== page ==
This, in my opinion, is where the author shines. The two protagonists are the products of their experiences and, as a result, it is their perceptions of situations that then shape their actions. This may seem logical but it’s rare that an author stays so true to his characters. Kuni may be a street tough but only because he prefers to get drunk with his friends and refuses to get a job as a youth; a path that turns him towards the edges of society yet one that sees him become a champion of the people. Mata may be a nobel born to a line of great warriors but his actions betray a character weak in mental fortitude that sees him caught up in abstract ideas of nobility, honour and societal class.

It is these traits that go on to create the conflict between the two heroes of the rebellion. Both want an end to war and oppression yet Kuni does it to free the people while Mata seeks to impose his idea of order on the world. In the end both must use the same means: warfare. Again, Ken Liu shows his intelligence highlighting that power and leadership corrupts not just those at the forefront but also those who stand in support; the advisors and commanders who make decisions to protect that ‘power’ and muddy the water of perception further.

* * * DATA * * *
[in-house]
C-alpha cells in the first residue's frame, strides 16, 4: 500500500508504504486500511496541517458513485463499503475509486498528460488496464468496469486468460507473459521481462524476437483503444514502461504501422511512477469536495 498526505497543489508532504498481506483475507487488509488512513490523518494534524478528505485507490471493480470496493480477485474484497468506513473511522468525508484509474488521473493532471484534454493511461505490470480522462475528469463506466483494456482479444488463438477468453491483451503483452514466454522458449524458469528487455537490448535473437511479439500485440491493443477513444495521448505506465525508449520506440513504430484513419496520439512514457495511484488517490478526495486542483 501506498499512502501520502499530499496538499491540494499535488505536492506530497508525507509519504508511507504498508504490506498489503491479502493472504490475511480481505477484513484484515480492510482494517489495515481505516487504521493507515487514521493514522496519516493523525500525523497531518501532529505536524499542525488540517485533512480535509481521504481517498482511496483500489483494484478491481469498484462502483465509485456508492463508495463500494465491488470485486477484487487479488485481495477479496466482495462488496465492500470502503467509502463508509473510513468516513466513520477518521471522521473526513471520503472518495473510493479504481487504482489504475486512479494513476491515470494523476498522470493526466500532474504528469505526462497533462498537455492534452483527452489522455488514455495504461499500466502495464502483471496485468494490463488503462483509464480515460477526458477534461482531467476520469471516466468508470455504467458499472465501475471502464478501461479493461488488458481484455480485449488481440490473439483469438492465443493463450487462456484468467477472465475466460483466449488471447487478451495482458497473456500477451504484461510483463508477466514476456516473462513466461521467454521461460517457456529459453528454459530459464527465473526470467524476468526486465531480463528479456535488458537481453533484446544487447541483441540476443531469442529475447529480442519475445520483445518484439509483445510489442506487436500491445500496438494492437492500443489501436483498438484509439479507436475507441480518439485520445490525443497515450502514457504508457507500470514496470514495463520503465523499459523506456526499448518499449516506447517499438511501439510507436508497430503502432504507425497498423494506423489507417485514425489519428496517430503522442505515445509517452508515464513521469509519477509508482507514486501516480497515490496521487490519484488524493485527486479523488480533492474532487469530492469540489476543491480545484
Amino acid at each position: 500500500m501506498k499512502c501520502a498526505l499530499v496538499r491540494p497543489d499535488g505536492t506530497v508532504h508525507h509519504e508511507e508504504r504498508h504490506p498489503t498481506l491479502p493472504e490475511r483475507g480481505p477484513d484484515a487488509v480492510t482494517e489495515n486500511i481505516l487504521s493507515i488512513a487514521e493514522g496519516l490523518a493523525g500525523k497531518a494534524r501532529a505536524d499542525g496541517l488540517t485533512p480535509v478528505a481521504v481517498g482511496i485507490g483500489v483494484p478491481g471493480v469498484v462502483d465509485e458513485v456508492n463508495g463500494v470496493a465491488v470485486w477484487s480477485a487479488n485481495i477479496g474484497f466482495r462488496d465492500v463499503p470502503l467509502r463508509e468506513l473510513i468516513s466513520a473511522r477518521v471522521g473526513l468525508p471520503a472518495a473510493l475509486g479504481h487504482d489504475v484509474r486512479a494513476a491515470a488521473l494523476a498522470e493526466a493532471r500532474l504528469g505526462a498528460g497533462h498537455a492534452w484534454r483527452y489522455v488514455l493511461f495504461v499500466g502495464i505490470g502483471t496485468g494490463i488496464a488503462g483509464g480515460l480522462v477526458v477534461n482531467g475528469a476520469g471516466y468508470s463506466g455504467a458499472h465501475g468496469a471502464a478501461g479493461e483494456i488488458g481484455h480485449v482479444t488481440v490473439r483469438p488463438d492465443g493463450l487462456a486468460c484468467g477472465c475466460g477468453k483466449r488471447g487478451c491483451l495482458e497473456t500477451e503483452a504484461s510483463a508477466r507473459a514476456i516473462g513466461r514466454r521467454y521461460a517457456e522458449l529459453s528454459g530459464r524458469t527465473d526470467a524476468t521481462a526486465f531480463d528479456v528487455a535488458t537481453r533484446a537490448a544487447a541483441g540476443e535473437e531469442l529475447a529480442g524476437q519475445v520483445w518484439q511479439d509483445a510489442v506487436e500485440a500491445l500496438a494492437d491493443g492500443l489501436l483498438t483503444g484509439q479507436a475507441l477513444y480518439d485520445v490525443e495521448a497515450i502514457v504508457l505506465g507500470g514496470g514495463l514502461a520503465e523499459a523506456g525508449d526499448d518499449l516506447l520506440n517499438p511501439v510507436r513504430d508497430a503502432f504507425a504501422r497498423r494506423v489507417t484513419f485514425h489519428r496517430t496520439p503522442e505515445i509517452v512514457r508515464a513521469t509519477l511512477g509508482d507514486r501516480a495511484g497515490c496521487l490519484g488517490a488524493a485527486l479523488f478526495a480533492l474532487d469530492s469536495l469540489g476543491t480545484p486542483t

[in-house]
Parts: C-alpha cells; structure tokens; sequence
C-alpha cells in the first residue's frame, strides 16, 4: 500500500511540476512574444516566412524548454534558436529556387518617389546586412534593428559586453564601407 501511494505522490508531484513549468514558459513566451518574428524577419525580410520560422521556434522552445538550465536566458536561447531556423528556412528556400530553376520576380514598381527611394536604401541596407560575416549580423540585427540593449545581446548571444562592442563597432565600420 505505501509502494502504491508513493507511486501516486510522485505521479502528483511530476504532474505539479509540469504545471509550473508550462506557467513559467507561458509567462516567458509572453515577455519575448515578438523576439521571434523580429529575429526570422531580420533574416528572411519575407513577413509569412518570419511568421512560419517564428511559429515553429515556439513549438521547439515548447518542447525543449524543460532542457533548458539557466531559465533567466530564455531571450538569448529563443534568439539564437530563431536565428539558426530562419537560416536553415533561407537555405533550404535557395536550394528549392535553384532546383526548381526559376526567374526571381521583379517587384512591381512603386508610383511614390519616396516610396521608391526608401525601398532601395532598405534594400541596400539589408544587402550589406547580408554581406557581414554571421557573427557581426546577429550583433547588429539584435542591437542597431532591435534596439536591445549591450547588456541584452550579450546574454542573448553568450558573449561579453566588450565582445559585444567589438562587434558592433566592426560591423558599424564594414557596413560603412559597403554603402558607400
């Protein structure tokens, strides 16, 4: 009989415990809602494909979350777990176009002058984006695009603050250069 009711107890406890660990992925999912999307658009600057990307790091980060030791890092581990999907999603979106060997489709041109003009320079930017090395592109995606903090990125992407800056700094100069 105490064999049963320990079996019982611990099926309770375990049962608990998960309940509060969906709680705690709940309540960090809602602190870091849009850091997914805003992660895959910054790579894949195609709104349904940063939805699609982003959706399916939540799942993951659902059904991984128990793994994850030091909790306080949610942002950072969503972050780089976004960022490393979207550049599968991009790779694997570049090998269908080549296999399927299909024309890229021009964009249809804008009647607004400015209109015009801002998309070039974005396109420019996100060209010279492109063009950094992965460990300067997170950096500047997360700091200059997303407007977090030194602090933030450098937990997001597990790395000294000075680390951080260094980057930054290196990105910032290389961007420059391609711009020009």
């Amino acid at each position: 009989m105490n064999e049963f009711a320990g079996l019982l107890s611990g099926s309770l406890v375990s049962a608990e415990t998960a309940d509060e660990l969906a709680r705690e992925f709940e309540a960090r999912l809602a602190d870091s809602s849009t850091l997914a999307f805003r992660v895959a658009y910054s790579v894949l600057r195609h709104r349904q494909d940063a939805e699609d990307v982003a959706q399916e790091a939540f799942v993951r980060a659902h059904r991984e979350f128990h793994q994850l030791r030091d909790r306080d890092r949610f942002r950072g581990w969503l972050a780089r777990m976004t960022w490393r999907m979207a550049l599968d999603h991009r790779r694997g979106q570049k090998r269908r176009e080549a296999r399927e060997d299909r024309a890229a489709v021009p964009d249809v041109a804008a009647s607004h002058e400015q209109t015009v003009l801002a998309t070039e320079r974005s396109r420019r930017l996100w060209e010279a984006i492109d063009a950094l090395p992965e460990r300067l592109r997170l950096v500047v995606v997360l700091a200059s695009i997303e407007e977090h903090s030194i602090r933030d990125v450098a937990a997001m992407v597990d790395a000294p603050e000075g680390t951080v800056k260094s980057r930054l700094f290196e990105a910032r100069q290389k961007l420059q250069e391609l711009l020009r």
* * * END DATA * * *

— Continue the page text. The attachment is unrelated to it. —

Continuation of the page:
The Grace of Kings does political intrigue like few other fantasy books. The rebellion is a wonderful foil for studying ideas of power, heroism, perception and self-reflexion. Yet, whilst this is a fantastic book that clearly and cleverly considers the human condition it is also, just as importantly a brilliantly work of fantasy. There’s plenty of huge, exciting battles and sieges, wondrous creatures and strange landscapes, interfering gods and subtle magics. It’s a true epic and Ken Liu is a talented writer with much to say.

Review copy
Published by Head of Zeus